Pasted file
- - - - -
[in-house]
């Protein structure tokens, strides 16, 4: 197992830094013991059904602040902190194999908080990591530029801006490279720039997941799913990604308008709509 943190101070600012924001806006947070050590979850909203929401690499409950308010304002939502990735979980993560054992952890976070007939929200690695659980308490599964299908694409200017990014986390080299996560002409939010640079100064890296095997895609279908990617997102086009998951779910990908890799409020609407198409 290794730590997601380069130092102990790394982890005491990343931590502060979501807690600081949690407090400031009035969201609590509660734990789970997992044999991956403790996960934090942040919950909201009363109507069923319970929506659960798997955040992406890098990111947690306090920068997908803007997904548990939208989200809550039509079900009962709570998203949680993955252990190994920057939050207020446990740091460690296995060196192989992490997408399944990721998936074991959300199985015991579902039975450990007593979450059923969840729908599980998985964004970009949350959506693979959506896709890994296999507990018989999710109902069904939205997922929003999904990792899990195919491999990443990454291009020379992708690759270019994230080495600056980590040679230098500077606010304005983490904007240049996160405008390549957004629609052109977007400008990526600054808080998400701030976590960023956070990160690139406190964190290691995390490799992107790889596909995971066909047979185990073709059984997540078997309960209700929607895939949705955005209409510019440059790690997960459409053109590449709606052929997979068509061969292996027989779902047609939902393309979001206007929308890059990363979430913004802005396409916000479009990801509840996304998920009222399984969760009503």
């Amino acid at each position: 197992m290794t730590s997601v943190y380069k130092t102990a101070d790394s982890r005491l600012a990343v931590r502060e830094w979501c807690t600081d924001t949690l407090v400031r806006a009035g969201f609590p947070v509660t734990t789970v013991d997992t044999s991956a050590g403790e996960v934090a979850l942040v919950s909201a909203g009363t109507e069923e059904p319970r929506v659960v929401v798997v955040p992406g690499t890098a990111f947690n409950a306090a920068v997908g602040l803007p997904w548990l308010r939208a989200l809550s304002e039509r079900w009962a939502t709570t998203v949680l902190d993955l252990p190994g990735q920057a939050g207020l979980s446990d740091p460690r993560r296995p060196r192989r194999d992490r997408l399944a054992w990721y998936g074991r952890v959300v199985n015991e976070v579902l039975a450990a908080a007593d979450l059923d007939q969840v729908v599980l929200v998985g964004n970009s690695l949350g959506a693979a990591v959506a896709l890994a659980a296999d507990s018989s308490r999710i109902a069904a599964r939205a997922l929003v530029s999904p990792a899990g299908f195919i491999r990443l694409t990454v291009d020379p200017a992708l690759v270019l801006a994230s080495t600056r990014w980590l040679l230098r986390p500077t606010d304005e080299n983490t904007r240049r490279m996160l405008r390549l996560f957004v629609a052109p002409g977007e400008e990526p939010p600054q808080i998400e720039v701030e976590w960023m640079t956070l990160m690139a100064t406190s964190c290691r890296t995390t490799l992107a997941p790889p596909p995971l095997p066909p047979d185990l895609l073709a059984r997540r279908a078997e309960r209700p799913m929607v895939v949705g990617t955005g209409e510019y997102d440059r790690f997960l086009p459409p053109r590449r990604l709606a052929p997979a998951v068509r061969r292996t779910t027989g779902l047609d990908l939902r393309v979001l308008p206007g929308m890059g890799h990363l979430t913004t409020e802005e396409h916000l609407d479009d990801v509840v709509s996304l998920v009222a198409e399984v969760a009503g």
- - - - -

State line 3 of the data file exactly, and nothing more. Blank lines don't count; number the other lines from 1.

């Amino acid at each position: 197992m290794t730590s997601v943190y380069k130092t102990a101070d790394s982890r005491l600012a990343v931590r502060e830094w979501c807690t600081d924001t949690l407090v400031r806006a009035g969201f609590p947070v509660t734990t789970v013991d997992t044999s991956a050590g403790e996960v934090a979850l942040v919950s909201a909203g009363t109507e069923e059904p319970r929506v659960v929401v798997v955040p992406g690499t890098a990111f947690n409950a306090a920068v997908g602040l803007p997904w548990l308010r939208a989200l809550s304002e039509r079900w009962a939502t709570t998203v949680l902190d993955l252990p190994g990735q920057a939050g207020l979980s446990d740091p460690r993560r296995p060196r192989r194999d992490r997408l399944a054992w990721y998936g074991r952890v959300v199985n015991e976070v579902l039975a450990a908080a007593d979450l059923d007939q969840v729908v599980l929200v998985g964004n970009s690695l949350g959506a693979a990591v959506a896709l890994a659980a296999d507990s018989s308490r999710i109902a069904a599964r939205a997922l929003v530029s999904p990792a899990g299908f195919i491999r990443l694409t990454v291009d020379p200017a992708l690759v270019l801006a994230s080495t600056r990014w980590l040679l230098r986390p500077t606010d304005e080299n983490t904007r240049r490279m996160l405008r390549l996560f957004v629609a052109p002409g977007e400008e990526p939010p600054q808080i998400e720039v701030e976590w960023m640079t956070l990160m690139a100064t406190s964190c290691r890296t995390t490799l992107a997941p790889p596909p995971l095997p066909p047979d185990l895609l073709a059984r997540r279908a078997e309960r209700p799913m929607v895939v949705g990617t955005g209409e510019y997102d440059r790690f997960l086009p459409p053109r590449r990604l709606a052929p997979a998951v068509r061969r292996t779910t027989g779902l047609d990908l939902r393309v979001l308008p206007g929308m890059g890799h990363l979430t913004t409020e802005e396409h916000l609407d479009d990801v509840v709509s996304l998920v009222a198409e399984v969760a009503g």